Former U.S. Sens. Bob and Elizabeth Dole are scheduled to deliver the 2009 Dole Lecture sponsored by the Dole Institute of Politics.
Bob Dole has given one of the annual lectures before, but Bill Lacy, director of the Dole Institute, said he has tried to get the two of them to appear at the institute together since Bob Dole’s last speaking engagement there.
“They’re kind of one of the original ‘power couples’” in Washington, Lacy said, pointing out that both have distinguished careers in public service.
The Doles will appear in an interview-style event conducted by Lacy at 2:30 p.m. Sunday, May 3, at the Lied Center. Tickets will be available beginning at 11 a.m. Monday at the Lied Center box office. Student tickets with a valid KUID will be available at the same time at the Student Union Activities box office in addition to the Lied Center.
Tickets are free and limited to four per person. Orders can be taken by phone at the Lied Center box office, with a $5 surcharge per order, by calling 785-864-2787.
In addition to both serving as U.S. senators — he from Kansas and she from North Carolina — the Doles have a long record of public service. Bob Dole has served as chairman of the Republican National Committee, and was the Republican nominee for vice president in 1976 and president in 1996.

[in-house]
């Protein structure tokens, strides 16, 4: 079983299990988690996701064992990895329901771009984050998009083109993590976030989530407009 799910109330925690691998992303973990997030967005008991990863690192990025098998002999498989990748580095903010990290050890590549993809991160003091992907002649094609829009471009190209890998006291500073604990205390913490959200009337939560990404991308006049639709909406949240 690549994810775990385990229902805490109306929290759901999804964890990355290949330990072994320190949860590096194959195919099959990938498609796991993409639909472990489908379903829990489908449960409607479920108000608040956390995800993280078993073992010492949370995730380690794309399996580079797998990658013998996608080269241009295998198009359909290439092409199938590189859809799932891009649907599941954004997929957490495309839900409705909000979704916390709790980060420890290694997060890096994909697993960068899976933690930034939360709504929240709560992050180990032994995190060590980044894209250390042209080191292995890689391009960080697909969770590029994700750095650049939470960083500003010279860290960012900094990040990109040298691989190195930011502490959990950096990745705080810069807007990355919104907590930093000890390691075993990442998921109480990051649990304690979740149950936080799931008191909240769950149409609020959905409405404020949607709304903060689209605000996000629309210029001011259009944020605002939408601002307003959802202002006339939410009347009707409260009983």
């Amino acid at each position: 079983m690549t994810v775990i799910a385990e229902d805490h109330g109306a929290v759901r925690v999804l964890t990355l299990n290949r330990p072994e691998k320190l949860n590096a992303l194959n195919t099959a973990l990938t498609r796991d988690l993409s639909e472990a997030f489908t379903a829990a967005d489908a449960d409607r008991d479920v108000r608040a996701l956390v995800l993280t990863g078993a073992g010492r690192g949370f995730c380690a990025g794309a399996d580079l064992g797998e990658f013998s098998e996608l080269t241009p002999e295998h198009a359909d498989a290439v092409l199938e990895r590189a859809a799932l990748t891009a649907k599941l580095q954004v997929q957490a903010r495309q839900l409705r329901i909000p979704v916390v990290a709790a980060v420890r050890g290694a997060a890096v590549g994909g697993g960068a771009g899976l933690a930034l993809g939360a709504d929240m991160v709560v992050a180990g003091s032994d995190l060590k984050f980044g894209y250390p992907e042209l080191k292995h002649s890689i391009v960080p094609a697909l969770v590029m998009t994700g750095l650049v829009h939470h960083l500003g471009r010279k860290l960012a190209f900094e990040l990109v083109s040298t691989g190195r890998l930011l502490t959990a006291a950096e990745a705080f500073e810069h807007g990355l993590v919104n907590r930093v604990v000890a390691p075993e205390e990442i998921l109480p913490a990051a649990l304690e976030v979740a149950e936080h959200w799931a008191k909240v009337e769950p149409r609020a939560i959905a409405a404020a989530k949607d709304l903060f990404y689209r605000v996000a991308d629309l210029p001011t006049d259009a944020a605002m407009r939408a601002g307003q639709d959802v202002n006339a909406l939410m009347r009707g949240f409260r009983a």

Elizabeth Dole served as secretary of transportation under President Ronald Reagan and secretary of labor under President George H.W. Bush. She has served as the president of the American Red Cross, and ran her own campaign for president in 2000. She was also North Carolina’s first female U.S. senator, in office from 2003 until January of this year.
“Individually, they have extraordinary records of public service, but combined, it’s amazing,” Lacy said.
In his interview with the Doles, Lacy said he hoped to cover how they both got into public service, and why it’s an important calling, in addition to their relationship over the years.
The Dole Lecture is given annually to commemorate the recovery of Bob Dole after he was gravely wounded during a World War II battle. Previous lectures have been given by President Bill Clinton, Sen. Tom Daschle, Gen. Richard Myers, journalist Tom Brokaw and Dole himself.